In Episode 156 of the CounterVortex podcast, Bill Weinberg discusses Peter Lamborn Wilson's last book, Peacock Angel: The Esoteric Tradition of the Yezidis. One of the persecuted minorities of Iraq, the Yezidis are related to the indigenous Gnostics of the Middle East such as the Mandeans. But Wilson interprets the "esoteric" tradition of the Yezidis as an antinomian form of Adawiyya sufism with roots in pre-Islamic "paganism." Melek Taus, the Peacock Angel, the divine being revered by the Yezidis as Lord of This World, is foremost among a pantheon that ultimately traces back to the Indo-European gods. Wilson conceives this as a conscious resistance to authoritarianism, orthodoxy and monotheism—which has won the Yezidis harsh persecution over the centuries. They were targeted for genocide along with the Armenians by Ottoman authorities in World War I—and more recently at the hands of ISIS. They are still fighting for cultural survival and facing the threat of extinction today. Weinberg elaborates on the paradox of militant mysticism and what it means for the contemporary world, with examples of "heretical" Gnostic sects from the Balkan labyrinth. Listen on SoundCloud or via Patreon.
In Episode 155 of the CounterVortex podcast, Bill Weinberg takes stock of the accusations that the coup conspiracy by the ultra-right Reichsbürger cult in Germany was Russian "hybrid warfare." The plausibility of this claim reveals the degree to which far-right forces around the world today look to Moscow for tutelage and sponsorship. Volodymyr Zelensky's historic Congressional speech was dissed in the most vulgar terms by Tucker Carlson—whose comments were avidly promoted by RT, the official Russian state propaganda outlet, as per explicit instructions from the Kremlin. This same RT similarly promotes Putin-shilling voices of the "tankie" pseudo-left. Our rightist enemies are enthused by the genocidal regimes of both Syria's Bashar Assad (backed by Russia) and the Argentine generals of the 1970s (backed by the US). They've rallied around Serbia's Slobodan Milosevic, as well as the neo-Ustashe in Croatia. It is only confused "leftists," indoctrinated by campism and accustomed to seeing everything in terms of geopolitics, who fail to recognize the fascism on both sides—and get taken in by fascist pseudo-anti-fascism. Despite the left's obsessive fixation on the Azov Battalion, reactionary forces around the world are looking to Putin as their leader—not Zelensky.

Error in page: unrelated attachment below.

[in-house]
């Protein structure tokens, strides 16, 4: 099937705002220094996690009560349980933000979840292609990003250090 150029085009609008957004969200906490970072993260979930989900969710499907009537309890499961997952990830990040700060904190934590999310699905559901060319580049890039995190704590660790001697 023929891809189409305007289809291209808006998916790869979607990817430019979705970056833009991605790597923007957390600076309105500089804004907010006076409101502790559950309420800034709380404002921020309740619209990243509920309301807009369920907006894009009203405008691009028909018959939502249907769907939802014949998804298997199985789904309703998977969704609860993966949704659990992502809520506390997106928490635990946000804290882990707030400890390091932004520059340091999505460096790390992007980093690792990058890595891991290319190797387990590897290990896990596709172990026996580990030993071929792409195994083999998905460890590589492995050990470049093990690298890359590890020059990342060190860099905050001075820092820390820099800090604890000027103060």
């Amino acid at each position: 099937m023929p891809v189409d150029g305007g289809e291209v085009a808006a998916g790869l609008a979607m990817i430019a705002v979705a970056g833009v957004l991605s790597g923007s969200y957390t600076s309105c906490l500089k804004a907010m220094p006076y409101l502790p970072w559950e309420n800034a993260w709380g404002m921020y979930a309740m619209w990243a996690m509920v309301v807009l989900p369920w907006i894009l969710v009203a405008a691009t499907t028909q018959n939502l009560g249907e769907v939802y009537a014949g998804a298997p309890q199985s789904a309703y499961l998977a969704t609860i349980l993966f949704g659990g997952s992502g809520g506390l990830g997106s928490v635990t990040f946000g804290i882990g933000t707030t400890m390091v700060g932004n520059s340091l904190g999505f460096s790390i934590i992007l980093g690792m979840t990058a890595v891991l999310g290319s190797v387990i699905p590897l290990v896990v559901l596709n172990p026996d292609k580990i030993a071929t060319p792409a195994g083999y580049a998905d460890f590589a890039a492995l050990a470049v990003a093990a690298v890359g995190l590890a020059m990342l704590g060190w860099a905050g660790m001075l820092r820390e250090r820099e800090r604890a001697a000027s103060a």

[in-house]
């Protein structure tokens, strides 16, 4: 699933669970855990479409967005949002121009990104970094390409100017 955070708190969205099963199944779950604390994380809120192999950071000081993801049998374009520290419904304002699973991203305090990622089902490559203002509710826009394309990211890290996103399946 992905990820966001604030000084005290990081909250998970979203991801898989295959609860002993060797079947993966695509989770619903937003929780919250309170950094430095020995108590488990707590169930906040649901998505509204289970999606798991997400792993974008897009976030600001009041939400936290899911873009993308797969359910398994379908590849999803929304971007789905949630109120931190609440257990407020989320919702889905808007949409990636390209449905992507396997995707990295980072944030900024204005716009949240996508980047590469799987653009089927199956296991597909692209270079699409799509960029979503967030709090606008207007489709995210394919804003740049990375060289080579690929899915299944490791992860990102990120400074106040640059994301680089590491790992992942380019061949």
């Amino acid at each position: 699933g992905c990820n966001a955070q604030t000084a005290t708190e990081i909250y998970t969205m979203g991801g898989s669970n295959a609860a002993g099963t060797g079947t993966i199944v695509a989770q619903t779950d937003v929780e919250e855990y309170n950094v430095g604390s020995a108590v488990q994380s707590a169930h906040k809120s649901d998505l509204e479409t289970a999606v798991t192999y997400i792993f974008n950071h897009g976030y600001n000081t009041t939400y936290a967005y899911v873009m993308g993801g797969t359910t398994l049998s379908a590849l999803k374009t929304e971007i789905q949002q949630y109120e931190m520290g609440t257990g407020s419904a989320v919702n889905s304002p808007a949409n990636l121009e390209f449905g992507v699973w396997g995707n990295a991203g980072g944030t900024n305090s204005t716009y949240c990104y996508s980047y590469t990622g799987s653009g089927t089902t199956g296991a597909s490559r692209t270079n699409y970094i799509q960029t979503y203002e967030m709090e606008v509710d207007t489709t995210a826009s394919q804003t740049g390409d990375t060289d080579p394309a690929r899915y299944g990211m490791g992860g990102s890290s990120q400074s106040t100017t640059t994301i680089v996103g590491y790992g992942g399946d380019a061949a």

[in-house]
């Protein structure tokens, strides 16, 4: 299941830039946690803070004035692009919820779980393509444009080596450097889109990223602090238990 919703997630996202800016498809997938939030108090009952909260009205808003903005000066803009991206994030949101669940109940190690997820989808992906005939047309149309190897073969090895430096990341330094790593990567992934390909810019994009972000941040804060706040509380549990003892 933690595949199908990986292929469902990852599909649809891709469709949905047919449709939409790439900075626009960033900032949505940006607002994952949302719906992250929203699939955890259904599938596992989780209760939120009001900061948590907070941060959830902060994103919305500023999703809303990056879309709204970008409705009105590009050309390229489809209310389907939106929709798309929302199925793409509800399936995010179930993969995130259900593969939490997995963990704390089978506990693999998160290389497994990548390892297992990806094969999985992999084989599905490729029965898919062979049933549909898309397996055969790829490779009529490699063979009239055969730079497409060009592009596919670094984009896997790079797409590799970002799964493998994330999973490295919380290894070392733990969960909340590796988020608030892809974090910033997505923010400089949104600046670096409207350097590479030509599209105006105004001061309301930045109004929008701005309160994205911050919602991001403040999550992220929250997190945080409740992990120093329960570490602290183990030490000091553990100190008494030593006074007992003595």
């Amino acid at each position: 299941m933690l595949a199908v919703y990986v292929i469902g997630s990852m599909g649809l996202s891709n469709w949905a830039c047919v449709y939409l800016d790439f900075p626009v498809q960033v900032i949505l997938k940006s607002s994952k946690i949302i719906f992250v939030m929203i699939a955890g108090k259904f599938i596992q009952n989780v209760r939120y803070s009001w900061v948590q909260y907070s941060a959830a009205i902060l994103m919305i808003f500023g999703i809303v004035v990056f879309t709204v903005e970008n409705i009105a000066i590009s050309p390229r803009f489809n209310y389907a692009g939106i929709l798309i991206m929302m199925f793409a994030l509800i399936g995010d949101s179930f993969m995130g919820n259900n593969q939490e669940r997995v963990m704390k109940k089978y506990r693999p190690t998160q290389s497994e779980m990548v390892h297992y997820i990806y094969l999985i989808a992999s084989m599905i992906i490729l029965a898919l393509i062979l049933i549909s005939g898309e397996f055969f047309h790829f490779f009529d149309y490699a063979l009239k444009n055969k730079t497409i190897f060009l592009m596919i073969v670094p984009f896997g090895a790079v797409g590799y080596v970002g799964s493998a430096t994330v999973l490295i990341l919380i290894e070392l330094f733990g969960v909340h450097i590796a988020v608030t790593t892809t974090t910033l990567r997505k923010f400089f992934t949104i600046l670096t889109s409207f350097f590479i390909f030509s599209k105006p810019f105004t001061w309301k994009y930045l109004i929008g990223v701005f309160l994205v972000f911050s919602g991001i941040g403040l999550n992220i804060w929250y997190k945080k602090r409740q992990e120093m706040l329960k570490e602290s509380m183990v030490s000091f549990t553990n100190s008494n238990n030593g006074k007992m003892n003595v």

In Episode 120 of the CounterVortex podcast, Bill Weinberg invites the enmity of his comrades on the left with a long-overdue deconstruction of the increasingly sinister, genocide-abetting politics of Noam Chomsky. In relentless sycophantic interviews, Chomsky inevitably opposes a no-fly zone for Ukraine, war crimes charges against Putin, or even sanctions against Russia, on the grounds that such moves would lead to nuclear war. He offers no acknowledgment of how capitulating to Putin's nuclear threats incentivizes such threats, and the stockpiling of the missiles and warheads to back them up. This is part of a long pattern with Chomsky. He has repeatedly engaged in ugly and baseless "false flag" theorizing about the Syria chemical attacks, leading activists in the Arab world to accuse him of "regime whitewashing." He similarly abetted Bosnia genocide revisionism and (especially through his collaborations with the late Edward Herman) denial of the genocides in Rwanda and Cambodia. All this can be traced to the analytical and ultimately moral and intellectual distortions of the so-called "Chomsky rule"—the notion that we are only allowed to criticize crimes committed by "our" side. An illustrative irony is that Chomsky will cynically exploit the suffering of the Palestinians to distract from and relativize the oppression of Uyghurs in China, yet his stance on Palestine is actually timid and cowardly—clinging to a "two-state solution," and opposing BDS as a form of pressure on Israel. Listen on SoundCloud or via Patreon.